Lastly, restaurants want guest satisfaction. They want to please and delight their guests. Here’s an area where selling wine and spirits can help because, hopefully, you’re bringing them products that will please and surprise their guests. If you’d like a more in-depth look at these three priorities, click this link to watch a Youtube video I did about it.
PRO TIP #2: Tailor your selling approach to the unique needs of a restaurant.
If you’ve taken the time to understand their needs, you’re now ready to tailor your approach to those unique needs.
Be a Business Partner
Don’t act like a salesperson. You’ve probably heard this before, but it stands doubly true in the restaurant industry. The more you act like a salesperson, the less you’re going to sell. Nobody likes to be approached in a traditional salesperson manner. You know the drill: “Here are my products I’m going to sell you today. I’m going to pitch and talk about my product until you buy.” This is just a horrible tactic.
You need to approach it more as a business partner. Prioritizing their needs over yours is one of the single most significant things you can do to be successful in a restaurant, which means you’re going to have to do your homework. You’re going to have to really understand what that particular restaurant is facing. Is their business doing well? If so, why? What is and isn’t working? You can do many things to investigate before you approach any of the buyers in a particular restaurant.
Narrow Your Focus
Another way to tailor your sales approach is to keep your focus very narrow. This is going to help you respect people’s time. Don’t bring in 12 different things and spread them out on the table, and have them taste through them. This shows an incredible lack of respect for people’s time. It also puts a lot of work on their shoulders to sort through all the offerings you’ve brought.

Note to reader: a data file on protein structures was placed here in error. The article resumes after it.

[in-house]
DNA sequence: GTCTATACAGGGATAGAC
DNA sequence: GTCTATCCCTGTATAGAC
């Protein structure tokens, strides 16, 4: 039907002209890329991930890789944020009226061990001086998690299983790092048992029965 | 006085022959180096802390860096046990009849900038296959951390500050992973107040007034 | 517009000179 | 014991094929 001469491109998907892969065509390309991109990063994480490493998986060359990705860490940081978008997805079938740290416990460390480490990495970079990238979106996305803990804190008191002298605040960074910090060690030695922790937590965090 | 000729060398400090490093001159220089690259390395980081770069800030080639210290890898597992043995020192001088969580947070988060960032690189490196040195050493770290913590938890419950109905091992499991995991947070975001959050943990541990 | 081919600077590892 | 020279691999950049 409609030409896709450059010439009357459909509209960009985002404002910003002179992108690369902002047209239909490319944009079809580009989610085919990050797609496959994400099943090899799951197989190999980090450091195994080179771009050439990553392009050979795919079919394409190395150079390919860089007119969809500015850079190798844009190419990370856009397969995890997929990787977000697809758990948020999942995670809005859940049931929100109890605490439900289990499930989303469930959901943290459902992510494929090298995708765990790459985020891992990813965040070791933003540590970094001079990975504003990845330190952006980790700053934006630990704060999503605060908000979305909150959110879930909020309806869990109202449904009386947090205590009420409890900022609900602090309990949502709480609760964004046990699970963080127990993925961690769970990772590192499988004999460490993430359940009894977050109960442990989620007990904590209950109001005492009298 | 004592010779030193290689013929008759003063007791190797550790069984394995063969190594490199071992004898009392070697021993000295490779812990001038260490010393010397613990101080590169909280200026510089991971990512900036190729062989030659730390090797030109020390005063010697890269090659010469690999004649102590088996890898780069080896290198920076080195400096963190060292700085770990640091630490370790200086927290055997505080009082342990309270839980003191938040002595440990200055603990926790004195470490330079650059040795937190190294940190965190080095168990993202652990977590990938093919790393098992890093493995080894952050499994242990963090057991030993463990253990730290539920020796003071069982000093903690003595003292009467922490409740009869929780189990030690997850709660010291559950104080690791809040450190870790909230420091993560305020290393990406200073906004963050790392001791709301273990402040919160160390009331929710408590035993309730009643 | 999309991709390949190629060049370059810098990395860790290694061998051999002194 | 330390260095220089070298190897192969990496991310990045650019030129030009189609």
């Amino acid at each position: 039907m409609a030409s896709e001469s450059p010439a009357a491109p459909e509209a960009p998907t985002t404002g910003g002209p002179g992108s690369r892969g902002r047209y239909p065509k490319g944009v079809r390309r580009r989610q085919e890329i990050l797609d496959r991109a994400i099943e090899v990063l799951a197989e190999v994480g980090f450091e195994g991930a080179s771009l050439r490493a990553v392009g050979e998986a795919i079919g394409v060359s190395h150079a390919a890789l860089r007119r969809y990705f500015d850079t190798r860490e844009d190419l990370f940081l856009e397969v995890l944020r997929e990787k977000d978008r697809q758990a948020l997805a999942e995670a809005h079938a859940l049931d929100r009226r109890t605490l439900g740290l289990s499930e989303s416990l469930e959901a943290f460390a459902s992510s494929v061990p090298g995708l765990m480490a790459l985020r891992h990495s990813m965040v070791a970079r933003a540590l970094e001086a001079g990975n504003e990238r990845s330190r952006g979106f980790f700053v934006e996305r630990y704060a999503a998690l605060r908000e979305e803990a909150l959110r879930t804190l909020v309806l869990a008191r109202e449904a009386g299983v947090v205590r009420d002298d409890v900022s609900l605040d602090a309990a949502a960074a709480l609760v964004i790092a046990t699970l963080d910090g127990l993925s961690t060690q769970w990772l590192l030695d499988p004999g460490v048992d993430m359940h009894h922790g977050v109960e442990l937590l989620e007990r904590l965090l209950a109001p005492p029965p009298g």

If you’ve done your homework and know what you want to focus on, keep that focus very narrow. Today won’t be the only opportunity you’re going to have to present to these people, but it really will help a lot if you keep your focus to just two or three things max that you want to talk about that day.
PRO TIP #3: Add real value to the business relationship.
This is another way to tailor your sales approach, but it’s so important that it deserves its own section. If your focus is on adding value to the business relationship, you’re going to sell more products than you ever thought possible. I know it’s a subtle twist in the mindset, but it is powerful, and it may take some practice if you’ve never received proper training on how to sell to a restaurant.
So how do you add value to the business relationship in a restaurant? One thing you can do is help them stay up to speed with trends. If you have ever worked in a restaurant, you know that they don’t have time for anything. They don’t have time to research and read the daily trade press and keep up with what’s going on. So, if you spend some time reading the trade press, you can be a significant asset to them. Clip articles or summarize the week’s news about what’s trending in wine and spirits. Compile it into a single sheet of paper that you could leave behind.